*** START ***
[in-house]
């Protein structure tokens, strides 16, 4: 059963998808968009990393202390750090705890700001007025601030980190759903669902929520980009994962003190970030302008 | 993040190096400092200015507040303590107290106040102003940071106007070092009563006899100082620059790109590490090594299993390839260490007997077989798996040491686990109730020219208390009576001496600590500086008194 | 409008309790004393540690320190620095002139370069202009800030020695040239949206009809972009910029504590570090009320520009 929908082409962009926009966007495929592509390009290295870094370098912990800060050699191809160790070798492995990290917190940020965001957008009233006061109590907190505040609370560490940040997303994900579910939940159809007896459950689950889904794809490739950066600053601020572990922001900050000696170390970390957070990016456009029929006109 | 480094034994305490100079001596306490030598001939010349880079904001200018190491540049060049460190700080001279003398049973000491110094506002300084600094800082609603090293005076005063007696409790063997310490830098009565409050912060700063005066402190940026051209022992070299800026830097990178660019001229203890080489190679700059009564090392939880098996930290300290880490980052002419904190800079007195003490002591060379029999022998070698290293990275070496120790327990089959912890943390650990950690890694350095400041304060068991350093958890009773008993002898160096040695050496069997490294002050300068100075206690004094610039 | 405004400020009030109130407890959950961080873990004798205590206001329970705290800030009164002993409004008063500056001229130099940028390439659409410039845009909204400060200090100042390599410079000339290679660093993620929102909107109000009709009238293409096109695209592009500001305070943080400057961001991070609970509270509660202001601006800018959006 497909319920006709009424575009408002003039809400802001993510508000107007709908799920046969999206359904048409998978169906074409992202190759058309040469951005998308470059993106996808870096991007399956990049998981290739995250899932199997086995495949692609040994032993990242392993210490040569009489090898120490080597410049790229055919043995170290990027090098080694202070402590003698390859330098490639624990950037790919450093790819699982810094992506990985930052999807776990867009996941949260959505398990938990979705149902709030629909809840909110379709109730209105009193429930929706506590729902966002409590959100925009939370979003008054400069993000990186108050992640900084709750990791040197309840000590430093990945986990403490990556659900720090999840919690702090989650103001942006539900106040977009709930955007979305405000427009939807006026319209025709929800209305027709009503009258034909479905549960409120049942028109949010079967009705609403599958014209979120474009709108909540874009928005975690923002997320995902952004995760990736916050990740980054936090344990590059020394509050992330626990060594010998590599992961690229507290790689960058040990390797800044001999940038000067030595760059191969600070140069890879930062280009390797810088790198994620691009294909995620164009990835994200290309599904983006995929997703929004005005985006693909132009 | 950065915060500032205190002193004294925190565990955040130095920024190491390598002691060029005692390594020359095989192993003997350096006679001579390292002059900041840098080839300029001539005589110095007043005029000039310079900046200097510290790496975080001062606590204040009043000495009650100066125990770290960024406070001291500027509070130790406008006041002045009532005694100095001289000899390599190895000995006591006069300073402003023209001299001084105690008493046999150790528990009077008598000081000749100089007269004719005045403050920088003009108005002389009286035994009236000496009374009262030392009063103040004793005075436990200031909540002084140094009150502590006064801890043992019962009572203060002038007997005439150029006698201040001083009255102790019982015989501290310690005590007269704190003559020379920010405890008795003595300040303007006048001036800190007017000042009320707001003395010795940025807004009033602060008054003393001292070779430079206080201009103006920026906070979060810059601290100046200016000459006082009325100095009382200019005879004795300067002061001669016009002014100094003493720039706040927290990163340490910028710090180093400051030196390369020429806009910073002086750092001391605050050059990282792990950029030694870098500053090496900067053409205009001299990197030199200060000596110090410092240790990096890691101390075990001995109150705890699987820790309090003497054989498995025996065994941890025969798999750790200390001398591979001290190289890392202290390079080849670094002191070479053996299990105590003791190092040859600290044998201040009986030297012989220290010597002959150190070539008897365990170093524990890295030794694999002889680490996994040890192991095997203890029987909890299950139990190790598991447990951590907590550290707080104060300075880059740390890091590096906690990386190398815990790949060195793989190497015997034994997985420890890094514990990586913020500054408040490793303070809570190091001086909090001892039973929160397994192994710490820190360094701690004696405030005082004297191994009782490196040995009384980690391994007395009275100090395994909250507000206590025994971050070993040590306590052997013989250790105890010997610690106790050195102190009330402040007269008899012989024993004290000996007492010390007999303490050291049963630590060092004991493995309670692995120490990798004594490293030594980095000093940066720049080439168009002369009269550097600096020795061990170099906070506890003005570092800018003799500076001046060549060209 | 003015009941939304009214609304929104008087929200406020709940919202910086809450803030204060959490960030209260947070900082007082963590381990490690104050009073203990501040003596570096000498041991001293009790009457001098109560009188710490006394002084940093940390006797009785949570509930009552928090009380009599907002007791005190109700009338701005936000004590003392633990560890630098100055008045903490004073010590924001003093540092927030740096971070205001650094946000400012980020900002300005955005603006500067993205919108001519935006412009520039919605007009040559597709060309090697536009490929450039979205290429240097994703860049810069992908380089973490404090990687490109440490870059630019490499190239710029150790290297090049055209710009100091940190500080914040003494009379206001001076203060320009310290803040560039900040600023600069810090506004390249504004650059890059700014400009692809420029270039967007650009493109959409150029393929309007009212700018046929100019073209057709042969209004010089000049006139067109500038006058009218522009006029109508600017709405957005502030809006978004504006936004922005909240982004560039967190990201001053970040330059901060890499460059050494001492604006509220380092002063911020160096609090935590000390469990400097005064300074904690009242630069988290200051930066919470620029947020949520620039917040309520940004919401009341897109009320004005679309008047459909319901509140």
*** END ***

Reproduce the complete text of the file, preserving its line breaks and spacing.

[in-house]
């Protein structure tokens, strides 16, 4: 059963998808968009990393202390750090705890700001007025601030980190759903669902929520980009994962003190970030302008 | 993040190096400092200015507040303590107290106040102003940071106007070092009563006899100082620059790109590490090594299993390839260490007997077989798996040491686990109730020219208390009576001496600590500086008194 | 409008309790004393540690320190620095002139370069202009800030020695040239949206009809972009910029504590570090009320520009 929908082409962009926009966007495929592509390009290295870094370098912990800060050699191809160790070798492995990290917190940020965001957008009233006061109590907190505040609370560490940040997303994900579910939940159809007896459950689950889904794809490739950066600053601020572990922001900050000696170390970390957070990016456009029929006109 | 480094034994305490100079001596306490030598001939010349880079904001200018190491540049060049460190700080001279003398049973000491110094506002300084600094800082609603090293005076005063007696409790063997310490830098009565409050912060700063005066402190940026051209022992070299800026830097990178660019001229203890080489190679700059009564090392939880098996930290300290880490980052002419904190800079007195003490002591060379029999022998070698290293990275070496120790327990089959912890943390650990950690890694350095400041304060068991350093958890009773008993002898160096040695050496069997490294002050300068100075206690004094610039 | 405004400020009030109130407890959950961080873990004798205590206001329970705290800030009164002993409004008063500056001229130099940028390439659409410039845009909204400060200090100042390599410079000339290679660093993620929102909107109000009709009238293409096109695209592009500001305070943080400057961001991070609970509270509660202001601006800018959006 497909319920006709009424575009408002003039809400802001993510508000107007709908799920046969999206359904048409998978169906074409992202190759058309040469951005998308470059993106996808870096991007399956990049998981290739995250899932199997086995495949692609040994032993990242392993210490040569009489090898120490080597410049790229055919043995170290990027090098080694202070402590003698390859330098490639624990950037790919450093790819699982810094992506990985930052999807776990867009996941949260959505398990938990979705149902709030629909809840909110379709109730209105009193429930929706506590729902966002409590959100925009939370979003008054400069993000990186108050992640900084709750990791040197309840000590430093990945986990403490990556659900720090999840919690702090989650103001942006539900106040977009709930955007979305405000427009939807006026319209025709929800209305027709009503009258034909479905549960409120049942028109949010079967009705609403599958014209979120474009709108909540874009928005975690923002997320995902952004995760990736916050990740980054936090344990590059020394509050992330626990060594010998590599992961690229507290790689960058040990390797800044001999940038000067030595760059191969600070140069890879930062280009390797810088790198994620691009294909995620164009990835994200290309599904983006995929997703929004005005985006693909132009 | 950065915060500032205190002193004294925190565990955040130095920024190491390598002691060029005692390594020359095989192993003997350096006679001579390292002059900041840098080839300029001539005589110095007043005029000039310079900046200097510290790496975080001062606590204040009043000495009650100066125990770290960024406070001291500027509070130790406008006041002045009532005694100095001289000899390599190895000995006591006069300073402003023209001299001084105690008493046999150790528990009077008598000081000749100089007269004719005045403050920088003009108005002389009286035994009236000496009374009262030392009063103040004793005075436990200031909540002084140094009150502590006064801890043992019962009572203060002038007997005439150029006698201040001083009255102790019982015989501290310690005590007269704190003559020379920010405890008795003595300040303007006048001036800190007017000042009320707001003395010795940025807004009033602060008054003393001292070779430079206080201009103006920026906070979060810059601290100046200016000459006082009325100095009382200019005879004795300067002061001669016009002014100094003493720039706040927290990163340490910028710090180093400051030196390369020429806009910073002086750092001391605050050059990282792990950029030694870098500053090496900067053409205009001299990197030199200060000596110090410092240790990096890691101390075990001995109150705890699987820790309090003497054989498995025996065994941890025969798999750790200390001398591979001290190289890392202290390079080849670094002191070479053996299990105590003791190092040859600290044998201040009986030297012989220290010597002959150190070539008897365990170093524990890295030794694999002889680490996994040890192991095997203890029987909890299950139990190790598991447990951590907590550290707080104060300075880059740390890091590096906690990386190398815990790949060195793989190497015997034994997985420890890094514990990586913020500054408040490793303070809570190091001086909090001892039973929160397994192994710490820190360094701690004696405030005082004297191994009782490196040995009384980690391994007395009275100090395994909250507000206590025994971050070993040590306590052997013989250790105890010997610690106790050195102190009330402040007269008899012989024993004290000996007492010390007999303490050291049963630590060092004991493995309670692995120490990798004594490293030594980095000093940066720049080439168009002369009269550097600096020795061990170099906070506890003005570092800018003799500076001046060549060209 | 003015009941939304009214609304929104008087929200406020709940919202910086809450803030204060959490960030209260947070900082007082963590381990490690104050009073203990501040003596570096000498041991001293009790009457001098109560009188710490006394002084940093940390006797009785949570509930009552928090009380009599907002007791005190109700009338701005936000004590003392633990560890630098100055008045903490004073010590924001003093540092927030740096971070205001650094946000400012980020900002300005955005603006500067993205919108001519935006412009520039919605007009040559597709060309090697536009490929450039979205290429240097994703860049810069992908380089973490404090990687490109440490870059630019490499190239710029150790290297090049055209710009100091940190500080914040003494009379206001001076203060320009310290803040560039900040600023600069810090506004390249504004650059890059700014400009692809420029270039967007650009493109959409150029393929309007009212700018046929100019073209057709042969209004010089000049006139067109500038006058009218522009006029109508600017709405957005502030809006978004504006936004922005909240982004560039967190990201001053970040330059901060890499460059050494001492604006509220380092002063911020160096609090935590000390469990400097005064300074904690009242630069988290200051930066919470620029947020949520620039917040309520940004919401009341897109009320004005679309008047459909319901509140």